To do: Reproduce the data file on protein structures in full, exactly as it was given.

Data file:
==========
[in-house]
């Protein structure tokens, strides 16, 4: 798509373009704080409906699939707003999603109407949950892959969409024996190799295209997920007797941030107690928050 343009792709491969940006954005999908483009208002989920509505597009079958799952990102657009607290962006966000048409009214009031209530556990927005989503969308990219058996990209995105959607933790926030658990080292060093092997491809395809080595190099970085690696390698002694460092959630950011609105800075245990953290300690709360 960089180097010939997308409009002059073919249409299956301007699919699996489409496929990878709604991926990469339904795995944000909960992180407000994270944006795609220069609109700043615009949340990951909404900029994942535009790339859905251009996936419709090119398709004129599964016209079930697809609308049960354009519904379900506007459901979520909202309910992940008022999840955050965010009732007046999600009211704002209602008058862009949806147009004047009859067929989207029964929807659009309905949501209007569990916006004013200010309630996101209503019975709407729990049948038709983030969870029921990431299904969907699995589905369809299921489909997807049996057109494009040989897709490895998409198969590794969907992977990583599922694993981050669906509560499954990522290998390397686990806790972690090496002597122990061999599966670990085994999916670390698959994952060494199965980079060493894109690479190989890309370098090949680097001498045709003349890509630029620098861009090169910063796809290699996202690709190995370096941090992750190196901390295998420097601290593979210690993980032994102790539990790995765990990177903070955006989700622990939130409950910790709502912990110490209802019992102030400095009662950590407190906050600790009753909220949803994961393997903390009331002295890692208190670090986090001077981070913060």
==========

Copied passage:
[in-house]
């Protein structure tokens, strides 16, 4: 798509373009704080409906699939707003999603109407949950892959969409024996190799295209997920007797941030107690928050 343009792709491969940006954005999908483009208002989920509505597009079958799952990102657009607290962006966000048409009214009031209530556990927005989503969308990219058996990209995105959607933790926030658990080292060093092997491809395809080595190099970085690696390698002694460092959630950011609105800075245990953290300690709360 960089180097010939997308409009002059073919249409299956301007699919699996489409496929990878709604991926990469339904795995944000909960992180407000994270944006795609220069609109700043615009949340990951909404900029994942535009790339859905251009996936419709090119398709004129599964016209079930697809609308049960354009519904379900506007459901979520909202309910992940008022999840955050965010009732007046999600009211704002209602008058862009949806147009004047009859067929989207029964929807659009309905949501209007569990916006004013200010309630996101209503019975709407729990049948038709983030969870029921990431299904969907699995589905369809299921489909997807049996057109494009040989897709490895998409198969590794969907992977990583599922694993981050669906509560499954990522290998390397686990806790972690090496002597122990061999599966670990085994999916670390698959994952060494199965980079060493894109690479190989890309370098090949680097001498045709003349890509630029620098861009090169910063796809290699996202690709190995370096941090992750190196901390295998420097601290593979210690993980032994102790539990790995765990990177903070955006989700622990939130409950910790709502912990110490209802019992102030400095009662950590407190906050600790009753909220949803994961393997903390009331002295890692208190670090986090001077981070913060």